If you or someone you love is experiencing cloudy or blurred vision, double vision, lens discoloration, light sensitivity, glare and/or halos, cataracts may be the cause. While you may find this news disheartening, you’re certainly not alone. In fact, cataracts are more common than you might think.

By age 80, more than half of all Americans have experienced cataracts. But cataracts aren’t exclusive to seniors. More than 22 million Americans age 40 and older have cataracts. By the year 2020, it’s estimated more than 30 million Americans will have cataracts. Cataracts aren’t necessarily becoming more common; people are simply living longer, and cataracts tend to occur naturally with age.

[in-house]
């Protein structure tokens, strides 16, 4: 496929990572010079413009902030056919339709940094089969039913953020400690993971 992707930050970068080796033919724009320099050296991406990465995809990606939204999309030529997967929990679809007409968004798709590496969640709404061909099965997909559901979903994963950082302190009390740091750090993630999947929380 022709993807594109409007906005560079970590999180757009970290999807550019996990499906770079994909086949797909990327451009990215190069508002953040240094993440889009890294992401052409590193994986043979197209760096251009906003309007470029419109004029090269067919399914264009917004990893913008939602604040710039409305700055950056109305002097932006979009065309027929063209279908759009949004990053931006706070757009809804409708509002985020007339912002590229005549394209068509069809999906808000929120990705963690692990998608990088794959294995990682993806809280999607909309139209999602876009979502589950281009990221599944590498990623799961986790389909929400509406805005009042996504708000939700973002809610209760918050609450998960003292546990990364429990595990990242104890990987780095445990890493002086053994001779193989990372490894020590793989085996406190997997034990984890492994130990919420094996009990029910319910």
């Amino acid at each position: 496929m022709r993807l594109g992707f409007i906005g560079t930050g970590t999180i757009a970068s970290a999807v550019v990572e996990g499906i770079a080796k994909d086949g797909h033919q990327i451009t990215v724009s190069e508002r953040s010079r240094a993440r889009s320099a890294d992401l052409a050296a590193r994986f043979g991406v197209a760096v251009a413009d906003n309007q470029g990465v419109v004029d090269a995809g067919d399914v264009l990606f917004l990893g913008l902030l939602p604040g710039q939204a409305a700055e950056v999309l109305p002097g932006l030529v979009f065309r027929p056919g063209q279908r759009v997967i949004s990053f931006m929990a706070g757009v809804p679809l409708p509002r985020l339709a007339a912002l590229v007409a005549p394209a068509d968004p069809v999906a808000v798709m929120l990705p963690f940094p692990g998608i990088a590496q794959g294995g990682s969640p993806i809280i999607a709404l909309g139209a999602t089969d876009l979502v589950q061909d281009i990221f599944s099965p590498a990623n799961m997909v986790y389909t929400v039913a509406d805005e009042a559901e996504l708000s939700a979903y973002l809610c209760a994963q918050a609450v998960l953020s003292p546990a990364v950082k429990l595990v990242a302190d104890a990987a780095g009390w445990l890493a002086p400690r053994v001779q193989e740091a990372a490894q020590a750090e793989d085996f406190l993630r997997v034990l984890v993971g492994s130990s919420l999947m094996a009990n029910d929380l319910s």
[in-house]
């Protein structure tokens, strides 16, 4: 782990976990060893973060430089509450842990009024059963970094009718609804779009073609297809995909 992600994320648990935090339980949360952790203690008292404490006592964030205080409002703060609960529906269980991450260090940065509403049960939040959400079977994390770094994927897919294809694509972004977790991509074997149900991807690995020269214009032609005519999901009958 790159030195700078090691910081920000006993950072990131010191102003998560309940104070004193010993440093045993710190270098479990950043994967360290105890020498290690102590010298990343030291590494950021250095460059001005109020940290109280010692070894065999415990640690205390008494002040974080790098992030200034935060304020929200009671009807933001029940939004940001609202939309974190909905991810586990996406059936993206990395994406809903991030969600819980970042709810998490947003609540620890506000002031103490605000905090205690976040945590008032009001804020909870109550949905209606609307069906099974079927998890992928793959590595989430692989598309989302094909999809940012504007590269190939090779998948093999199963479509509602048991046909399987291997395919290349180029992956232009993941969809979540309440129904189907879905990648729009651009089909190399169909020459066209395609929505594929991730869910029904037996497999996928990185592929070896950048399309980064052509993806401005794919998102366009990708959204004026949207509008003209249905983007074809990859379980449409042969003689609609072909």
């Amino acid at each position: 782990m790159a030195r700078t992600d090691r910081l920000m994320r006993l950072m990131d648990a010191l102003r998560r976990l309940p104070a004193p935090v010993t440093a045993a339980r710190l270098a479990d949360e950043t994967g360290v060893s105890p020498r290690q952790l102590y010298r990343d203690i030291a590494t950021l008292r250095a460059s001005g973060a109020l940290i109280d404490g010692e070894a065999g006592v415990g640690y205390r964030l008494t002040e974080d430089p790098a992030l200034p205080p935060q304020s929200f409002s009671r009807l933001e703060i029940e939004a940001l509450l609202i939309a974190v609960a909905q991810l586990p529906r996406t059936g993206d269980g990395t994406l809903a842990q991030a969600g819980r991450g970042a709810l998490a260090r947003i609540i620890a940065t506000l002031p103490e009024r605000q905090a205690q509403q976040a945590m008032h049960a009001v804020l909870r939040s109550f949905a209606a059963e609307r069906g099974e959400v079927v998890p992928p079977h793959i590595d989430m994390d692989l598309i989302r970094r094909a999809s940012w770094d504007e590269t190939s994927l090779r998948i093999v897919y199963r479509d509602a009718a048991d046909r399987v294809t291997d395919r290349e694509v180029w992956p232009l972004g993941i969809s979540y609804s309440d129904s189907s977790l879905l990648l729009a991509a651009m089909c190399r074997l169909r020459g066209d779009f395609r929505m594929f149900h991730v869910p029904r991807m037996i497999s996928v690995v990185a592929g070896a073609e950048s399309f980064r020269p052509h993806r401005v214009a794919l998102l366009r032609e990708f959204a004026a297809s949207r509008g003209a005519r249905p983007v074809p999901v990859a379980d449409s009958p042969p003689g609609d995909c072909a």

So, if you suspect you have cataracts, what should you do about it?

Cataracts will not get better over time, they will only get worse. There are no prescription pills or over-the-counter cataract remedies. The only thing that can be done to correct cataracts is surgery. It’s scary, I know. No one wants to undergo surgery, particularly on your eyes. Don’t worry, with today’s technology, cataract surgery is painless and recovering your vision can happen in just a few hours.

The first thing to do is schedule an eye exam. An eye physician will be able to quickly diagnose whether you have cataracts and, if so, whether you need surgery at this stage. Surgery may not be necessary until cataracts directly impact your quality of life.

If surgery is called for, your eye physician will walk you through the surgical options. Laser-assisted cataract surgery will likely be recommended due to its reduced trauma, better prognosis and reduced recovery time. Technology like the LenSx laser-assisted cataract surgical system used by Dr. Gregory Snodgrass at Gainesville Eye Physicians delivers pain-free cataract surgery with outstanding results for a variety of patients.